History

Edgar Snow (left) and John Stuart were two Westerners in China who did their part to improve the country. (Internet)

John Stuart and Edgar Snow: Two Americans in China

As the PRC celebrates its 70th anniversary, and amid the China-US trade war, Prof Tian Fangmeng remembers two Americans who left their marks on China in the first half of the 20th century. One became the face of American imperialism and the enemy of communism, while the other became a familiar face in the Chinese government’s official propaganda. But are they so different?
2013 marks the 100th anniversary of the founding of the Jimei School. The photo shows Tan Kah Kee interacting with the students at the school he founded. (The Information Office of Xiamen Municipal People's Government)

Tan Kah Kee: The Confucian merchant's relevance in contemporary societies

Professor Wang Gungwu gave a keynote address at the Hwa Chong Centennial Insights Series 5 detailing his memories about prominent Chinese community leader, Tan Kah Kee. He shares from his personal experiences before elaborating on Tan's huge influence on the Chinese community, and what we can continue to learn from him.
Sun Yat-sen is widely regarded as the foremost revolutionary of his time.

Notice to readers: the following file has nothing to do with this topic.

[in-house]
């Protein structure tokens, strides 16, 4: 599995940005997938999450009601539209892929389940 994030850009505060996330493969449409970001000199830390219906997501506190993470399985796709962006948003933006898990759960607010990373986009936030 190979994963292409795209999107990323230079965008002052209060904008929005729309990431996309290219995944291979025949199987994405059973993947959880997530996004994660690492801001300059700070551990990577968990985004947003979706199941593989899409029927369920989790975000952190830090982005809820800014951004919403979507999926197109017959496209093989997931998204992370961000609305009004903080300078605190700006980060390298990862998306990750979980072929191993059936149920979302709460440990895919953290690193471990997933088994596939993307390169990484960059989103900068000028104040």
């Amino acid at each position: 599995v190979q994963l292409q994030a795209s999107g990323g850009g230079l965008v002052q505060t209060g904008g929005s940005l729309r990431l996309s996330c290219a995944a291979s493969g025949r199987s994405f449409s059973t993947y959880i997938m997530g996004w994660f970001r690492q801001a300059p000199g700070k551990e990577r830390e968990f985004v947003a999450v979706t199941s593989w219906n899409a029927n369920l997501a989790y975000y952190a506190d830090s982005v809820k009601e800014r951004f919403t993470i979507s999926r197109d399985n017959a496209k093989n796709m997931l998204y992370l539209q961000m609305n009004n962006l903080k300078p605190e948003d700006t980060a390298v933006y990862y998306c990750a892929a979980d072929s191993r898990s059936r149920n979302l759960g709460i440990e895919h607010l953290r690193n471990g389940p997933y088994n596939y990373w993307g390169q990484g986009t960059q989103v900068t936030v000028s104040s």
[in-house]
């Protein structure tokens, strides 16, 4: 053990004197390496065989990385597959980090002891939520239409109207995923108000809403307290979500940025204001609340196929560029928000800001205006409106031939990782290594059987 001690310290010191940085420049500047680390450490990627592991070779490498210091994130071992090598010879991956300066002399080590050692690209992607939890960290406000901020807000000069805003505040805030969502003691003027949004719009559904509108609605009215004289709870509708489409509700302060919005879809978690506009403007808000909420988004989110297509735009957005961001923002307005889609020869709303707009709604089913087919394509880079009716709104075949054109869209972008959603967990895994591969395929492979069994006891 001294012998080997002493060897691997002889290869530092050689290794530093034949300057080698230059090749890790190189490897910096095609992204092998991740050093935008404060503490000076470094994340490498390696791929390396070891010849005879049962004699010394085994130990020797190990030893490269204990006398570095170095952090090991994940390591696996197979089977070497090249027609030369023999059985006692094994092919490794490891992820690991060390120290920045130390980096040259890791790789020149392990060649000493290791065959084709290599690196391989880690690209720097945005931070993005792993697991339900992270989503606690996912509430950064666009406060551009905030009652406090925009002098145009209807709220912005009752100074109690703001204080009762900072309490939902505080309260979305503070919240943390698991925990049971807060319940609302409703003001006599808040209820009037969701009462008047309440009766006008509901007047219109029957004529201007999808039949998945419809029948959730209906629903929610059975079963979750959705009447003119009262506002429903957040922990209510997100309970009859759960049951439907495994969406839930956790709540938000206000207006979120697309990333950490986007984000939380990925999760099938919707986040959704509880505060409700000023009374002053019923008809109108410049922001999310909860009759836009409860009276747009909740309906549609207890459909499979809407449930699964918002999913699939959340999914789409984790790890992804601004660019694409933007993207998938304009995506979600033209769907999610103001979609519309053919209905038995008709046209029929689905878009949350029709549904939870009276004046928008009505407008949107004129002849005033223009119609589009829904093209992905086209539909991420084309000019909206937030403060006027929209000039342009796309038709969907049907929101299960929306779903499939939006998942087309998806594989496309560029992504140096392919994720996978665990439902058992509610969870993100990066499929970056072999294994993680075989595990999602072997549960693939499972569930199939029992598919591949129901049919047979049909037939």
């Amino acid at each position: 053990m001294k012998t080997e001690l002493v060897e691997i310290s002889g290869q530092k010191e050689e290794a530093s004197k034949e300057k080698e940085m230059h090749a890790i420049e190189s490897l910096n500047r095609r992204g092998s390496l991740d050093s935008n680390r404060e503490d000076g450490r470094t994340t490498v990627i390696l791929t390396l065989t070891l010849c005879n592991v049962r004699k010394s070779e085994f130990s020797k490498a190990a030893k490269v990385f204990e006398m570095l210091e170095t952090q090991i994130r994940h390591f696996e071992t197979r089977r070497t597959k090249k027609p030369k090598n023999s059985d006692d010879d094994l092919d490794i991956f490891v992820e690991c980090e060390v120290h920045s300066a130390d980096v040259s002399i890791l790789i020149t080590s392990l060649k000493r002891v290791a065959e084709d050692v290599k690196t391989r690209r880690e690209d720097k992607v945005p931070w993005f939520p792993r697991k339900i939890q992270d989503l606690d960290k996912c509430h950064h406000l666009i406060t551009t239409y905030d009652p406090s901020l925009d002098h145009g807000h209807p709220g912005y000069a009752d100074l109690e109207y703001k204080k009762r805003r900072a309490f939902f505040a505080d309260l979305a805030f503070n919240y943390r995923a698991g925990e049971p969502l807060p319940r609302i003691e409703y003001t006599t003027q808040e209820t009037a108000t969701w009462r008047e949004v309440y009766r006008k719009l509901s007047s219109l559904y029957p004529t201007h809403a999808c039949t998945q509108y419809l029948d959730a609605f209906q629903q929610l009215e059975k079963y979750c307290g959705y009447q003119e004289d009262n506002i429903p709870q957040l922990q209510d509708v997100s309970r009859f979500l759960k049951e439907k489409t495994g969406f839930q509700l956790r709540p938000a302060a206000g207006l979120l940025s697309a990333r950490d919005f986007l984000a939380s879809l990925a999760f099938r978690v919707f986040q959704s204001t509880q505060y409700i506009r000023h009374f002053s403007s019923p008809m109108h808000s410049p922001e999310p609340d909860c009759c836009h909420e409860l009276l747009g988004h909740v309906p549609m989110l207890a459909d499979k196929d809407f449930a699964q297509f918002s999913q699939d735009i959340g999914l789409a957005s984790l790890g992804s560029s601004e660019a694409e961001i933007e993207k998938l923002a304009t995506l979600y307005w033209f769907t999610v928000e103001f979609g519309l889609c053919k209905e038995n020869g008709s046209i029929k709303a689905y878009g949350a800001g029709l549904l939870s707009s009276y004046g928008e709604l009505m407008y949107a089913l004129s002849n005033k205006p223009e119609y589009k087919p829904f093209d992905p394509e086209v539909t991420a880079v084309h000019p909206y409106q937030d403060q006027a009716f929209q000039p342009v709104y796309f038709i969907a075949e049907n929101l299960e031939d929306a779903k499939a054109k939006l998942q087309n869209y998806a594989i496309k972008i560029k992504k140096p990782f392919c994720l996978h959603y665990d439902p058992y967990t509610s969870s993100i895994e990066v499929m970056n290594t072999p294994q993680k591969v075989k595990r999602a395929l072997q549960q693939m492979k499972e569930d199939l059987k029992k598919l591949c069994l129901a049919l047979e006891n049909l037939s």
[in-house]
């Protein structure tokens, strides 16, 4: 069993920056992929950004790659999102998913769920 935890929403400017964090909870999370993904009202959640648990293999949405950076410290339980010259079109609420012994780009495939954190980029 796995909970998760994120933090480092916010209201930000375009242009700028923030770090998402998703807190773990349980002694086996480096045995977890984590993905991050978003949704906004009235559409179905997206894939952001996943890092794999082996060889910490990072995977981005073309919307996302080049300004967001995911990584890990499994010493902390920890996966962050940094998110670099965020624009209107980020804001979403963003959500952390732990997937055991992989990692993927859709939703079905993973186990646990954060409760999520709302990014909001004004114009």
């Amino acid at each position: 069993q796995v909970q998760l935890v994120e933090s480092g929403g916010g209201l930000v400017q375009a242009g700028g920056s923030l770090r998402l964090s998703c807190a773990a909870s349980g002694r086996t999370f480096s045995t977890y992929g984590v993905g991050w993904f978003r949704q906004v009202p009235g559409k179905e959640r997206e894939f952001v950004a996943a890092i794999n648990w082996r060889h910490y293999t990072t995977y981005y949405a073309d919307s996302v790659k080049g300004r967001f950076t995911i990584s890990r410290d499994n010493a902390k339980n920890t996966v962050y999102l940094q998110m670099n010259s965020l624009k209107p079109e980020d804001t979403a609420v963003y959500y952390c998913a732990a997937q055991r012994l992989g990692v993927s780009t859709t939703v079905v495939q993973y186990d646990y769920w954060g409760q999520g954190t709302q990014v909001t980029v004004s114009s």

Sun Yat-sen and the Xinhai Revolution: A pictorial journey

Between October and December 1911, fierce fighting broke out between the revolutionaries and the Qing troops. And by early 1912, China's 2,000 years of imperial rule was history. The Xinhai Revolution led by Sun Yat-sen had successfully united the Chinese people against the imperial system, and built the first Republic in Asia, changing the fate of China and East Asia. Hsu Chung-mao takes us on a visual journey through that period of chaos and upheaval.
Zhao Ziyang (left) and Yin Haiguang were visionaries ahead of their time.

Zhao Ziyang and Yin Haiguang: A common vision, a common fate

Two men, both patriots with a vision for China. They worked hard for their country and spoke up against what they saw was going wrong - they tried to change the system and put things right. But in the end, their efforts were not rewarded in their lifetime. This is their story.
By 1965, the people of Singapore had internalised the early imperial linkages. They set out to build on that heritage to seek its place as a global city and turn its plural society into a viable and prosperous state. The photo shows a view of Boat Quay, Singapore River and the financial district in 1978. (SPH)

Singapore history: A tale of separating and connecting (Video and text)

While Hong Kong's largely Chinese population never stopped being engaged in all of China's affairs, Singapore's Chinese population's engagement with China and the Southeast Asia region could be described as connected yet separated. Prof Wang Gungwu reflected on Singapore's distinctiveness at The Singapore Bicentennial Conference organised by The Institute of Policy Studies on Sept 30 and Oct 1. This article is written by Prof Wang based on his speech at the conference.
Chen Cuifen was not recognised. History does not remember her name. Her relationship with Sun Yat-sen was never made public. (SPH)

Sun Yat-sen’s lover Cuifen and her Malaysia villa

What will matter most on one’s deathbed? For Chen Cuifen, partner of Sun Yat-sen, it was a gold ring and a pocket watch, engraved with Sun’s English name.